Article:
I posted frequently in the past about my son's homelessness. He is what is called a hard core poly substance abuser. Is that your daughter too? Anyway, those kind of people have to left to their own bottoms..I believe. They are not like other addicts, you can't get through to them in rational ways. How did I cope when I my son was sleeping under a bridge one entire Detroit winter during the middle of a fentanyl epidemic that killed 368 heroin addicts in 3 months?

    Two words: AlAnon and God

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  7. I so know what you are going through. Straight out of 5 months of living in a half way house, my daughter disappeared for 3 months. I did not know where she was. I finally tracked her down. She was living in Myrtle Beach with her boyfriend. That did not last long since she had an outstanding warrant at home and they came and arrested her one night and brought her back to her hometown to jail. This was three years ago. How did that feel? It nearly killed me. Now three years later she is still living with this man, using, dealing and caring for her two little ones. She got pregnant as soon as she got out of jail. I have not seen or talked to her in two years. Never seen the grandchildren. I know where she lives, but she wants nothing to do with me since I quit enabling her. It's tough. I feel for you and pray for you. Be strong. So many of us parents have to deal with this tragedy.

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  8. I feel for you. What you're going through is very hard. With my own daughter, I had to turn it over to God. I had to believe that there are no mistakes in God's universe, and that he had her where he wanted her. I also had to accept that it was never going to be me who saved her. I tried for years, and only pushed her away. It seemed like other people got through to her from time to time. It didn't seem fair. But that's how it was. My prayers are with you.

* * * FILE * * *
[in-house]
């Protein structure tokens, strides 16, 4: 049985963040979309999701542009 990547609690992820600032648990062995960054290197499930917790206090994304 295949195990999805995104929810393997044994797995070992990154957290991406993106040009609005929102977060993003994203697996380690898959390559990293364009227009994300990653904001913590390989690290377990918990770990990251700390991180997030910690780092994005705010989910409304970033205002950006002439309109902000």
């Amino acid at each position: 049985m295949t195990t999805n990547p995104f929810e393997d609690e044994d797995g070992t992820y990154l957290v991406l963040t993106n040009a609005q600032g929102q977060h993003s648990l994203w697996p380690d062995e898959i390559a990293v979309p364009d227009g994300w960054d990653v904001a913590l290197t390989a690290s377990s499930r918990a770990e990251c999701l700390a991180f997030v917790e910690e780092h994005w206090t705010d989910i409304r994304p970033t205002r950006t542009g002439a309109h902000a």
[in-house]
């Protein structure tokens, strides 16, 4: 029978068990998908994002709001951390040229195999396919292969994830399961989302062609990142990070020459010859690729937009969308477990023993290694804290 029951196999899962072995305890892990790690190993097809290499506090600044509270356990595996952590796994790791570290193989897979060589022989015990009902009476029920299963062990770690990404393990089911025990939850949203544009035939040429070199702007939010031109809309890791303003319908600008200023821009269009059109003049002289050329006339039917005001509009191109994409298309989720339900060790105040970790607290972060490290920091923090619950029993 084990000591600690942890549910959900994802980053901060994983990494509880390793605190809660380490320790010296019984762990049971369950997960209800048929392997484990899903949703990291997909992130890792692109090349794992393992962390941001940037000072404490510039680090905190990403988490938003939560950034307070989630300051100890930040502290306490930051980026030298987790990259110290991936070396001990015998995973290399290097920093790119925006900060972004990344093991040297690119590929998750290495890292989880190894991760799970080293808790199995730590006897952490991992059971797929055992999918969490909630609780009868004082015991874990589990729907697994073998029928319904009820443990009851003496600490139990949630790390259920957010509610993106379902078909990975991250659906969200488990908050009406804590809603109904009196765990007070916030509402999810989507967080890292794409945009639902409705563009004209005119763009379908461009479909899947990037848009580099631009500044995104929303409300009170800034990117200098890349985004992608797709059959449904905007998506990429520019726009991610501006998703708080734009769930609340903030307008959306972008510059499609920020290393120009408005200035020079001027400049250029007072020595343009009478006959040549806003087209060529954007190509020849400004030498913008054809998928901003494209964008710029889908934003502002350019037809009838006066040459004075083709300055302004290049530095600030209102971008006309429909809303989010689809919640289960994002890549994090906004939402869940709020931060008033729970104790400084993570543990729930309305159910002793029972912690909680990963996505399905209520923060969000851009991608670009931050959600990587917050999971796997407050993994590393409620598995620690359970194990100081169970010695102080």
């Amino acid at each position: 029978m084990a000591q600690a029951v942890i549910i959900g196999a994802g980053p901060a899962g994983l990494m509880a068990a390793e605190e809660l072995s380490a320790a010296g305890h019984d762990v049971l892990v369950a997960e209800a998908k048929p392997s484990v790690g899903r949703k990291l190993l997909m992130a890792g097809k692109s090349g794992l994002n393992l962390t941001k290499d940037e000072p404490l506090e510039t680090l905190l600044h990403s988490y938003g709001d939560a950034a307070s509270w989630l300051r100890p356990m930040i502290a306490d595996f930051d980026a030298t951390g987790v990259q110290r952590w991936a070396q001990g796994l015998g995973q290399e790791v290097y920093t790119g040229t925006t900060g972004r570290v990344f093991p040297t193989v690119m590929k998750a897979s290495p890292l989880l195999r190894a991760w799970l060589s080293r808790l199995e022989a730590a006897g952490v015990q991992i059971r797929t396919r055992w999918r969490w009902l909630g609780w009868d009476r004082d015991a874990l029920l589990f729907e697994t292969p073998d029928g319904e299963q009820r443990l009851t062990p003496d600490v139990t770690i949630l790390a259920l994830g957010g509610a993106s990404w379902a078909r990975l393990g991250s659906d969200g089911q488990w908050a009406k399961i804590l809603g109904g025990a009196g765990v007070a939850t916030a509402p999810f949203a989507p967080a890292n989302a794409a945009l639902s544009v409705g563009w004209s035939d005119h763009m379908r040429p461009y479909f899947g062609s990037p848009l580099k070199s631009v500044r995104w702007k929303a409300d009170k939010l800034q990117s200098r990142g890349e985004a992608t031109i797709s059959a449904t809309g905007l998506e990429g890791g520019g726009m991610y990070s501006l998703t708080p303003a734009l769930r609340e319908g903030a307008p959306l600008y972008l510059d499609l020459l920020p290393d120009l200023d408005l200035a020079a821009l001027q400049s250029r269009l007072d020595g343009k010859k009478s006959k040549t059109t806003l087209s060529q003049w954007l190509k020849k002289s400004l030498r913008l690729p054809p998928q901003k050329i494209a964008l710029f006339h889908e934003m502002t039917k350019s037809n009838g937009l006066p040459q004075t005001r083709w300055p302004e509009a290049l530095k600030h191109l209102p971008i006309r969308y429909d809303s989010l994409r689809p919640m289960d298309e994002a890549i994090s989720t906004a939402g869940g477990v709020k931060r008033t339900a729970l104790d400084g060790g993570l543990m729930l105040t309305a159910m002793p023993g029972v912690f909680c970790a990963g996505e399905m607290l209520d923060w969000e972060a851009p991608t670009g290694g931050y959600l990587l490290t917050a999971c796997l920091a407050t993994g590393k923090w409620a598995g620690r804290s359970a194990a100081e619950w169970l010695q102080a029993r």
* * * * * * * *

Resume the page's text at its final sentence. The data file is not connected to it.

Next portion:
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  9. well, this is kinda harsh. actually, even when she was homeless, i slept better when she was not in our home and i knew she was out on the streets, alone than i did when she was in my house.

    weird, but true. honest anyway.

    junkies are about the smartest most resiliant people in the world. they know how to get food, shelter and clothing, and dope. that becomes their lives.

    there isn't a damn thing you can do to stop it either. it is what it is.

    and yes, my daughter relapses over and over and over again. she is 30 years old and has been a heroin addict for not quite 11 years now.

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  10. Thanks to all of you for your comments. This is a hard road for all of us.

    Lou,

    Yes, my daughter is a hard core polysubstance abuser. I did not know the depths of your struggle. It is amazing that your son survived that detroit winter under a bridge. I will go back to read your blog from the beginning.

    You make a good point that these types of addicts do not respond to reasoning or normal consequences.

    I am going back to the beginning for Pat and Fractal Mom and Lisa and Her Big Sad as well. All of you who have born this pain and kept your sanity have wisdom for me.

    Fractal Mom,

    Thanks for your honesty. I began to heal somewhat when Beth left our home. There was no peace here when she was here. It was always amazing to us that the tension could be so intense in the absence of physical violence.

    We learned not to get in her way once she determined to go out on a bender. She could rapidly escalate to violence under those circumstances.

    You make a good and comforting point about their ability to survive on a minimal level.


    Thanks again,

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  11. Without going into the details to prove it, I have lived right where you're at. Along with Lou, Alanon and God.

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  12. I don't have any answers. We have no children. But I think that the tools of Al-Anon have helped thousands to deal with this issue.